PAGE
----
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The Henry Moore Institute in Leeds is closed for refurbishment until Summer 2024.

Henry Moore Institute announces refurbishment plans to enhance learning spaces and audience experience

Henry Moore Institute, the international sculpture centre in the heart of Leeds, will temporarily close from 27 November 2023 while we refurbish our internal spaces. This will be the Institute’s first major refurbishment in its thirty-year history.

  • Henry Moore Institute will close for renovation from 27 November 2023 until summer 2024.
  • The refurbishment will include a new dedicated public engagement workshop, an improved welcome area and Research Library entrance, refreshed activity space and new toilets/baby changing facilities.
  • Sustainability is important to the project, with the installation of solar panels on the roof and environmentally friendly materials and approaches throughout.
  • A significant milestone for the Institute as the first major refurbishment its thirty-year year history.
The Henry Moore Institute on the Headrow in Leeds. Photo: Min Young Lim.

The Institute’s founder Henry Moore (1898–1986) was passionate about education. His commitment to giving people access to learning about sculpture was his motivation for establishing the Henry Moore Foundation, and led to the creation of the Institute which today houses a gallery, Research Library and Leeds Museums & Galleries’ Archive of Sculptors’ Papers.

Following these guiding principles, we established a programme of free-to-visit sculpture exhibitions for all to enjoy; research events which look in-depth at new thinking on sculpture; engagement activities for young people, families, community groups and schools, and dynamic digital content examining sculpture, how it is made and the artists who make it.

Responding to a growth in our audiences, changing visitor expectations of a modern cultural venue and the importance of our engagement work with young people, this development is critical to ensuring we can take our charitable aims even further.

Like many cultural venues, we must also fill the void as creative subjects continue to be removed from the curriculum. To better accommodate school visits, we are converting one of our current staff meeting spaces into new, multifunctional learning and engagement facilities that will host creative workshops, discussions and events and encourage people of all ages to engage with sculpture as learners, thinkers and makers.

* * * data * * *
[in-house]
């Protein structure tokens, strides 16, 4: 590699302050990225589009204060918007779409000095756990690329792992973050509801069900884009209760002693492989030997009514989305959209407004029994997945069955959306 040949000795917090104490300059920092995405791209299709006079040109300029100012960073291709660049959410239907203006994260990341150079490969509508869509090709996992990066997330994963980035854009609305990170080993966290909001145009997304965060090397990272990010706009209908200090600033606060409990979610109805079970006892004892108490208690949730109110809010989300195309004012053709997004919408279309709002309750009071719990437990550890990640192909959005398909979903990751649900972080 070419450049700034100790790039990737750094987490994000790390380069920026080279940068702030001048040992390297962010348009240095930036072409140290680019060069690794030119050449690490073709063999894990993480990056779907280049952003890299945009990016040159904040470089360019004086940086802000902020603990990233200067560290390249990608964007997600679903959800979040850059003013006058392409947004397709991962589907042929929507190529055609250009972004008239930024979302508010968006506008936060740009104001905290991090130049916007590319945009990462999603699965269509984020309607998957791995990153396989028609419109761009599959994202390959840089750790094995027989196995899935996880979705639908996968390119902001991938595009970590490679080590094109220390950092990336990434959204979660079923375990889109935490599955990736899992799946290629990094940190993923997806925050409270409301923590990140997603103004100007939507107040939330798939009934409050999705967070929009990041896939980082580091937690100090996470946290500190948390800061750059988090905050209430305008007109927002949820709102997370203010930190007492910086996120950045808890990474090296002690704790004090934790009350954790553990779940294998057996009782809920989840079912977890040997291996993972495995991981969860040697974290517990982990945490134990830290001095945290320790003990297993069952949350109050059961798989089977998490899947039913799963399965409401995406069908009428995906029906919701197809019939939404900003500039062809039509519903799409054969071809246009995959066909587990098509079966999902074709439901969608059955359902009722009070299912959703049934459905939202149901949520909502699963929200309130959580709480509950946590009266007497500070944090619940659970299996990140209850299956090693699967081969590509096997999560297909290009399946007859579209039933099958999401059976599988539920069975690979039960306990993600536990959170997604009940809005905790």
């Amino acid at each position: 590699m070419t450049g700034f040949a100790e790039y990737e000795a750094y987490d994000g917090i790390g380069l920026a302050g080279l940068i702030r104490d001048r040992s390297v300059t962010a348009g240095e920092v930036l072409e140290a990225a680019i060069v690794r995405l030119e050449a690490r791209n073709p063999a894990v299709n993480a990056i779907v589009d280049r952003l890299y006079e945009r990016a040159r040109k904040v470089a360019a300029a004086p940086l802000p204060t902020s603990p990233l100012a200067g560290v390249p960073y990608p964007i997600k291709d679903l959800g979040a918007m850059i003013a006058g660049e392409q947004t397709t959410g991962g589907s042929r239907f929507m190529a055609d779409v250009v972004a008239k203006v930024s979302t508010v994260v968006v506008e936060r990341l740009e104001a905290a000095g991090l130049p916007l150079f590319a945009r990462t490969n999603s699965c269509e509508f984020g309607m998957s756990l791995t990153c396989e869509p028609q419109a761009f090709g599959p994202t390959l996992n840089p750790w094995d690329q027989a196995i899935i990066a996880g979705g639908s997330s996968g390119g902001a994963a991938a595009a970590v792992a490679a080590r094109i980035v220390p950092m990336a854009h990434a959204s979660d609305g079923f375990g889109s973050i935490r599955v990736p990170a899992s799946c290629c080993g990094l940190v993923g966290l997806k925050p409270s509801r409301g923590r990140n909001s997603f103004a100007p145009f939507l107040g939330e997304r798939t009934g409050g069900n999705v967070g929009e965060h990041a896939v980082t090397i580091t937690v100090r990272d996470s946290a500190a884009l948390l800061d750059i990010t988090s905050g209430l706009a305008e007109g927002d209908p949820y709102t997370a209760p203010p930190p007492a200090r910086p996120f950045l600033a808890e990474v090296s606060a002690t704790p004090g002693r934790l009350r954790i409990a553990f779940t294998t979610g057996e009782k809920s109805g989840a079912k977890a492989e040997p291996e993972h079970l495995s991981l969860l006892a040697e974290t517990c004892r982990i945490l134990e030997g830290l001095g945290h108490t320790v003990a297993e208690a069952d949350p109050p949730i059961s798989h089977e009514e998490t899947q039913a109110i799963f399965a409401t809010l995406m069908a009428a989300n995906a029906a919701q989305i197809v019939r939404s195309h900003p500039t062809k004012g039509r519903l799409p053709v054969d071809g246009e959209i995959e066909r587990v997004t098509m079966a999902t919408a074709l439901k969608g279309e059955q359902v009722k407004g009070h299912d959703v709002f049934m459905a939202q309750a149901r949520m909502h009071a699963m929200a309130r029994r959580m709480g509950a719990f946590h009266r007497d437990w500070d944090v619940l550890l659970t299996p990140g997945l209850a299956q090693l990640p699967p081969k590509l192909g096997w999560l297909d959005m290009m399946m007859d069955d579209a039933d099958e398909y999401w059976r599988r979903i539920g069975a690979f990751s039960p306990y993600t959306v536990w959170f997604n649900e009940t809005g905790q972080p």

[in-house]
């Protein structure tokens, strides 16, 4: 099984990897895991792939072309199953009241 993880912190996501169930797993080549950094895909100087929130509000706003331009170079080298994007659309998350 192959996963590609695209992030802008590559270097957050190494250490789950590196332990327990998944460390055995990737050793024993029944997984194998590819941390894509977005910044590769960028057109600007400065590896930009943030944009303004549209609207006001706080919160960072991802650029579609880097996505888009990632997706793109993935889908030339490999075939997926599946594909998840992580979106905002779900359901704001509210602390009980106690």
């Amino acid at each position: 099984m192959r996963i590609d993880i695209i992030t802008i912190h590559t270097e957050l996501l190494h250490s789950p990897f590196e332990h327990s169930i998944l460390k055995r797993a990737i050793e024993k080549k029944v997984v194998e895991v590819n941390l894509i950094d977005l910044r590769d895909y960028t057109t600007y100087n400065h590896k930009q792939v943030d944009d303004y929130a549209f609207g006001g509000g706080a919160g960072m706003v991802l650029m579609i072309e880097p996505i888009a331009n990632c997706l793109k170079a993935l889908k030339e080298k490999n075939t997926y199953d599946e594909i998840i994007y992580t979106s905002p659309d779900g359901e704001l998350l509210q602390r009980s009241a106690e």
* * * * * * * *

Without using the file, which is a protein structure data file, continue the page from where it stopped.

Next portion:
We are delighted to be making some significant changes to our building so that our audiences can continue to grow, access and enjoy our exhibitions, research and our collections.

“These alterations will bring a significant step-change to how, and where, our programmes are experienced, retaining our world-renowned research facilities while ensuring that young people – our potential great creative thinkers of the future – feel at home.

“We’re looking forward to reopening our doors next summer with revitalised spaces that better serve our visitors and the vibrant communities of Leeds and beyond.”

Laurence Sillars, Head of the Henry Moore Institute

Architect's plan of the new reception area at the Henry Moore Institute. Image courtesy Group Ginger.

Our ambition is to make the building more inviting to all audiences. Our refurbishment will provide:

  • A more welcoming entrance area designed to be a meeting point, encouraging visitors to stay longer, take a seat and browse our enhanced shop.
  • A refreshed area on the ground floor (our ‘alcove’) that allows us to continue to offer free, creative drop-in activities for all visitors.
  • Inclusive, fully accessible toilets with baby changing facilities.
  • An improved entrance to the Research Library on the first floor with new provision for displays drawn from our library special collections.
  • Increased comfort in our basement seminar room for research events, with natural light, new seating and upgraded technology.

We will also be replacing the roof and installing solar panels to continue our commitment to sustainability and reducing our carbon footprint.

As a Grade II listed building there are limitations to what we can do to the exterior of building, despite a long-held desire to improve access. While longer-term ambitions remain in place, this redevelopment will focus on making our internal spaces warm, inviting and welcoming.

Following a tender process, Leeds-based architects Group Ginger, who specialise in creating social spaces in architecture, were appointed to work on the refurbishment and modernisation of our interior spaces.